A Week in July

Near Fatal Explosion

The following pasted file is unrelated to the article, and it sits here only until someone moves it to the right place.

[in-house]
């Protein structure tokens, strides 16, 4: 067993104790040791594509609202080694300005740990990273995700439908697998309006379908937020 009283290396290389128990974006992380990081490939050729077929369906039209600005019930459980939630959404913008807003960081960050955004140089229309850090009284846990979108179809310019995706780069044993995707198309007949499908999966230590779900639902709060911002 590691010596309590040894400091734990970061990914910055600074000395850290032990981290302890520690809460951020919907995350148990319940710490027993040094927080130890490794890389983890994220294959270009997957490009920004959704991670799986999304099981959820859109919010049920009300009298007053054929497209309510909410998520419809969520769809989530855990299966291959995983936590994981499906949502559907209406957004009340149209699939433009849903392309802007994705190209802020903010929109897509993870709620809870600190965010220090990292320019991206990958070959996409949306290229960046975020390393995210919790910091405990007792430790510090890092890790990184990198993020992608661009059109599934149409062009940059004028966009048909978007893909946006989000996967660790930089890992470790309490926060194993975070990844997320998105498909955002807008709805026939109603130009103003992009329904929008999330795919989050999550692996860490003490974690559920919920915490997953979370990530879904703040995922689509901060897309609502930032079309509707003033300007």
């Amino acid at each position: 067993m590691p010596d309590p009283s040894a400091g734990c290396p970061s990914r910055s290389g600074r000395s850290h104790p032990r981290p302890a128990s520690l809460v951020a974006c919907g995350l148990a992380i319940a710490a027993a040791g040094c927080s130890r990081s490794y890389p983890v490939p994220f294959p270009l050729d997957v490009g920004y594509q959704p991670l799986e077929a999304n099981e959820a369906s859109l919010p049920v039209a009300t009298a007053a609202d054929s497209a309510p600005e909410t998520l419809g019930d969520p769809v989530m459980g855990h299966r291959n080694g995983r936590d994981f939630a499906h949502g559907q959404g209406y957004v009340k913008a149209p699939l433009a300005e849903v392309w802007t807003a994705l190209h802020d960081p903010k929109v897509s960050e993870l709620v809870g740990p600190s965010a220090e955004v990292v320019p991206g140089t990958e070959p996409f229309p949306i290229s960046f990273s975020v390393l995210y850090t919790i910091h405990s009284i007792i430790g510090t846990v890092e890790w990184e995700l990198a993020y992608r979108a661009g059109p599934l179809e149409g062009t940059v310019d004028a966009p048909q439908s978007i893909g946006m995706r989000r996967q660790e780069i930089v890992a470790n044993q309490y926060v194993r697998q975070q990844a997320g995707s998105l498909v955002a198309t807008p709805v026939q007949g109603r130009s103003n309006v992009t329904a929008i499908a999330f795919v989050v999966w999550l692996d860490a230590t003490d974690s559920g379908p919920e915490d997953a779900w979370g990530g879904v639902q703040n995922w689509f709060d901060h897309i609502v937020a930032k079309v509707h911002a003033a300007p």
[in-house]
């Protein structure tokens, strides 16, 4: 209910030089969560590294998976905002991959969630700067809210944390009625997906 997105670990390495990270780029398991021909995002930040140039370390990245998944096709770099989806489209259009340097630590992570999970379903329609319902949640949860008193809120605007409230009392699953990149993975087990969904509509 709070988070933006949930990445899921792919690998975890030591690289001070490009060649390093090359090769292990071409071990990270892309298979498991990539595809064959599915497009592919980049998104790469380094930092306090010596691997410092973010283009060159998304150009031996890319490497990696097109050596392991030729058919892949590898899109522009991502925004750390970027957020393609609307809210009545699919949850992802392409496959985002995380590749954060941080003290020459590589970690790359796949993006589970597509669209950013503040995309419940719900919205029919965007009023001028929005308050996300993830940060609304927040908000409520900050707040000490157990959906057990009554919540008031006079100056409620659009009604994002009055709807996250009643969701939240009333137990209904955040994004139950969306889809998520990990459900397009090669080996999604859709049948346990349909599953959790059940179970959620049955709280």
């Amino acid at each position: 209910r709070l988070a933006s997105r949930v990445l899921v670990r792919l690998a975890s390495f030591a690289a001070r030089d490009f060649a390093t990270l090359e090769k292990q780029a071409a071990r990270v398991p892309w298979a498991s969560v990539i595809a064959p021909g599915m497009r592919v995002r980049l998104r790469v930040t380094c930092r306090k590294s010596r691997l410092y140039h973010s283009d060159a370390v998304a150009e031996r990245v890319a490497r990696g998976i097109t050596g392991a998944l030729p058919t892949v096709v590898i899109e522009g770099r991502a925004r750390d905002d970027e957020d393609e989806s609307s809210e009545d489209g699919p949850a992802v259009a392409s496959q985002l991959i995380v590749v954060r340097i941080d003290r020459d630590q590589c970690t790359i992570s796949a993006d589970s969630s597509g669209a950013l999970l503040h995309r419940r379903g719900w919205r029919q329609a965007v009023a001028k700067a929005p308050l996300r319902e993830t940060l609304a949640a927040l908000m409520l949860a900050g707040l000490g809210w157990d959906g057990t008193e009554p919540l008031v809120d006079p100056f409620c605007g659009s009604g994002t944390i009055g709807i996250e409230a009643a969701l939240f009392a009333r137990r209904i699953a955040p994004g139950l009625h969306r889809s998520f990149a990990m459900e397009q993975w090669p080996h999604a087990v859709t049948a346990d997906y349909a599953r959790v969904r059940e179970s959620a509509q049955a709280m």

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In a 2002 interview, Chris Lee -- lead singer of New Orleans' AC/DC-ish, '70s-minded, retro-hard rock/retro-metal band Supagroup -- asked the following rhetorical question: when did everyone get to be so introspective? Lee was commenting on the evolution of rock lyrics and the fact that so much alterna-rock of the '90s and 2000s had been ultra-introspective and serious-minded -- a major contrast to the hedonistic sex/decadence/party time themes that AC/DC, Kiss, Aerosmith, and Van Halen were known for back in the day. From Alanis Morissette to Creed to Green Day, introspection has been a huge part of post-'80s alterna-rock -- and there is no shortage of it on this debut album by the Pittsburgh-based A Week in July. Near Fatal Explosion is a long way from party music; this alternative pop/rock disc thrives on introspection and often does so in a melancholy way. Musically, Near Fatal Explosion operates from a punk-pop aesthetic, and the material is melodic yet driving and aggressive. But while A Week in July has been influenced by power pop, their lyrics are hardly escapist. Examining his emotions and reflecting on the ups and downs of romantic relationships, lead singer Matt Jurcevich doesn't give Near Fatal Explosion a terribly rosy outlook -- loneliness and disappointment are prominent themes on this 2003 release. A Week in July's material isn't groundbreaking or terribly distinctive; in the early 2000s, there were countless other bands offering a similar blend of amplified punk-pop melodies and emotion-bearing lyrics. Nonetheless, the songs have an appealing earnestness, and this is a competent and likable -- if derivative and mildly uneven -- debut for the Pittsburgh combo.

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